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Naughton, James (2024) Examining the response of the IMF to crises in Low-Income Countries with a focus on Gender Budgeting: From the Global Financial Crisis to the COVID-19 pandemic. PhD thesis. SOAS University of London. DOI:

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The thesis examines IMF concessional lending to Low-Income Countries (LICs) in response to crises ranging from the Global Financial Crisis (GFC) of 2007-2009 to the COVID-19 pandemic. In doing so, it engages with the IMF’s reinvigorated influence in LICs following the GFC. It does this by taking a historic approach, examining the IMF’s influence through political, economic and financial shifts that have shaped the IMF’s evolving mandate. This includes the early years of IMF lending, its move to concessional lending and subsequent expansion, its previous crisis responses including with structural adjustment and the East Asian Crisis, and the way it has sought to accommodate its critiques. The study documents how, at the commencement of the GFC, the IMF redesigned its lending facilities and explores what the implications, in practice, were for the recipients of concessional lending. Despite a rhetoric of reform, persistent imperatives remained across the IMF’s core macroeconomic policy areas of capital flows, monetary and fiscal policy, and exchange rates, notwithstanding minor alterations in programming. Following the GFC and the COVID-19 pandemic, an initial fiscal stimulus was rapidly replaced with planned austerity. At the same time, new IMF policy areas emerged, demonstrating its potential for incorporating new perspectives. This is explored further with a focus on gender. In assessing whether the IMF’s orthodox macroeconomic conditionality would allow fiscal space for gender-equitable development paths, I examine whether the impact of gender budgeting can mitigate against the gendered impact of IMF programming and find that core IMF programming continues to limit the achievement of gender equality, despite more positive rhetoric from the IMF on gender. Future applications of my research could observe whether the IMF’s new gender mainstreaming strategy will provide substantive change in development policy, and whether the IMF’s green recovery to Covid-19 will involve incorporating new perspectives within orthodox macroeconomic conditionality.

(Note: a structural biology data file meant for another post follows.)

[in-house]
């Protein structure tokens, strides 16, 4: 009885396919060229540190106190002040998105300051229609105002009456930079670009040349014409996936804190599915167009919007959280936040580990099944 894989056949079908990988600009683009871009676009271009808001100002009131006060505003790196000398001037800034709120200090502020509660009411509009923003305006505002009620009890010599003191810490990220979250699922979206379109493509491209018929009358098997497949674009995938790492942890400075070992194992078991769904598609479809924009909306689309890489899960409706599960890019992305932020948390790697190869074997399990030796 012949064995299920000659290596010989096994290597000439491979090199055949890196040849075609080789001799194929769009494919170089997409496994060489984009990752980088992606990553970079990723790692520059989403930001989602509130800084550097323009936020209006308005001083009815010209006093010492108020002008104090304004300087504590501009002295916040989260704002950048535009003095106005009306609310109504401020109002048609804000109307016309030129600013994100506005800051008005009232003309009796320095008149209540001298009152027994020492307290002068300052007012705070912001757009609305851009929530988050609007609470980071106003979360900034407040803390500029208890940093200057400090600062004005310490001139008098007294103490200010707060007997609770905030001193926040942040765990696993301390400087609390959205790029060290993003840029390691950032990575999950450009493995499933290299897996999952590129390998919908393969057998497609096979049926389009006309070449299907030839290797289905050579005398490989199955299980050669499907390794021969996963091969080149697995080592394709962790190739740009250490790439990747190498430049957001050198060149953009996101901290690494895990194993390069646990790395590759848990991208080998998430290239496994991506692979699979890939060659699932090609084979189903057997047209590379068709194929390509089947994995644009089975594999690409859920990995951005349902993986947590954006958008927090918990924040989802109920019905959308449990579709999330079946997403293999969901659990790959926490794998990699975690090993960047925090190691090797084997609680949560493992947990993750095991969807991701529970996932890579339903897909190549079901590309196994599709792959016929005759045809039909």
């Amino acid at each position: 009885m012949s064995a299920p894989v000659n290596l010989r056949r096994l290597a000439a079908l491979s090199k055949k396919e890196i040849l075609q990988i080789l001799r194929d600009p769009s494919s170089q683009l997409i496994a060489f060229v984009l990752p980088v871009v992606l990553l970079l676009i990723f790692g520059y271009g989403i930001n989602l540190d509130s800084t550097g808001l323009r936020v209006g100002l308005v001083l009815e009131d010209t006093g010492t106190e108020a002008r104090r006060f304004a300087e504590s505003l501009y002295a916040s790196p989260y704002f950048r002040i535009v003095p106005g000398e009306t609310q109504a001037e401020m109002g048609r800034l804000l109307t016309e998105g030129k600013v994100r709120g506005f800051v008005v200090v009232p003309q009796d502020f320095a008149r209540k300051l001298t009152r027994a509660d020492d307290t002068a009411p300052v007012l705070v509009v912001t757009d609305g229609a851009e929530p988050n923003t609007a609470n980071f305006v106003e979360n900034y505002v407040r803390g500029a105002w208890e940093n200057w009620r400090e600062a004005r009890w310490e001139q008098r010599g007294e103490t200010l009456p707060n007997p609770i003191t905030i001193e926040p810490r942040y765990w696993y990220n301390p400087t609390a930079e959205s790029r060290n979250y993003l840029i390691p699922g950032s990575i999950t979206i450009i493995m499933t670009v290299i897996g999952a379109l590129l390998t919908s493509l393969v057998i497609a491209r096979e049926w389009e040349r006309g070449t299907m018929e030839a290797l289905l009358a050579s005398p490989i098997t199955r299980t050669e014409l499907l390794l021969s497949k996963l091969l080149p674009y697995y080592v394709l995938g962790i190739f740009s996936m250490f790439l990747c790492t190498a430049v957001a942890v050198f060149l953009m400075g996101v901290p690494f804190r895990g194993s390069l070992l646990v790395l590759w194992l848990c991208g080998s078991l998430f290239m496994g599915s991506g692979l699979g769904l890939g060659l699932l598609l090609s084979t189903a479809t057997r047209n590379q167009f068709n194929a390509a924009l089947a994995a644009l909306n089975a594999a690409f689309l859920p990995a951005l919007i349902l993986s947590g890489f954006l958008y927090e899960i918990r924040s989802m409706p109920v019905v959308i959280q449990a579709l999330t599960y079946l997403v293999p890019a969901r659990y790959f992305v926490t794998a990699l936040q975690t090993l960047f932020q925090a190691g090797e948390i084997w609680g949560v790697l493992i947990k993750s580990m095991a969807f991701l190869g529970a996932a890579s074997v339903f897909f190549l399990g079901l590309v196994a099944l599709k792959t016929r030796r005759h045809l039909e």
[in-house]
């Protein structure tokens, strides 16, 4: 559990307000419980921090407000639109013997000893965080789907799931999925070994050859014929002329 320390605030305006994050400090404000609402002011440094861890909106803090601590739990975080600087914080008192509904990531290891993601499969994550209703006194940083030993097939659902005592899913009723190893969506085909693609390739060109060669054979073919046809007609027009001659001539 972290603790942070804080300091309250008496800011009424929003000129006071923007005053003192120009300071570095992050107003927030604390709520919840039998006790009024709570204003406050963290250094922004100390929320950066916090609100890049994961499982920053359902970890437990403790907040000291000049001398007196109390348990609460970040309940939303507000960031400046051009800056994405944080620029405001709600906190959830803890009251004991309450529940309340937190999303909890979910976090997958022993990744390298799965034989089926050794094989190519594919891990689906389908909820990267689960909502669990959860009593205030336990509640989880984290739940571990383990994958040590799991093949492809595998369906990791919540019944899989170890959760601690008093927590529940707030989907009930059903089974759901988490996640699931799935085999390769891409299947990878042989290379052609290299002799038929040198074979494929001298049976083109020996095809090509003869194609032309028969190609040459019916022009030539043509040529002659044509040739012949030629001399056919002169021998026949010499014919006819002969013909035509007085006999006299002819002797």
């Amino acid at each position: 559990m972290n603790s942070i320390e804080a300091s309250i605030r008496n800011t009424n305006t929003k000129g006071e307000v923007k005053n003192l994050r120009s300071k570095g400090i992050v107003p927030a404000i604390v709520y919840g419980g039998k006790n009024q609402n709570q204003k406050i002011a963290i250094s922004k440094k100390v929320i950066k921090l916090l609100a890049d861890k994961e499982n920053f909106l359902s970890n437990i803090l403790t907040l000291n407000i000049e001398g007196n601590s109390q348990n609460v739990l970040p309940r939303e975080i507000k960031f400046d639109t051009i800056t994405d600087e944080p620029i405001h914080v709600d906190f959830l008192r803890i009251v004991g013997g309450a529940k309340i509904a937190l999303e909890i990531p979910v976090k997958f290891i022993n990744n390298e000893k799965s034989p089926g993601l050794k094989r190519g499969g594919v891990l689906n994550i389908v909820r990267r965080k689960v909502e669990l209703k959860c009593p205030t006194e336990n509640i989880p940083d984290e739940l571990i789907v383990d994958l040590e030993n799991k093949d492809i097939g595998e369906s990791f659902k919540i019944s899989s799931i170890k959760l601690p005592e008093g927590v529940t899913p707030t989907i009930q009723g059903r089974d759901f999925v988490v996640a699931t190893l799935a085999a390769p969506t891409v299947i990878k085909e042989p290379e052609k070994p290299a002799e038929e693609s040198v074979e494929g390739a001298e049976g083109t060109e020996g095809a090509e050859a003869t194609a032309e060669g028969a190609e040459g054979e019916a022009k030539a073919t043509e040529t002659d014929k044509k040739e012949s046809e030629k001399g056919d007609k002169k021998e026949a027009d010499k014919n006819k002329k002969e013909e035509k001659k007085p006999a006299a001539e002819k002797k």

Item Type: Theses (PhD)
SOAS Departments & Centres: SOAS Research Theses
Supervisors Name: Elisa Van Waeyenberge
DOI (Digital Object Identifier):
Date Deposited: 12 Feb 2024 10:04

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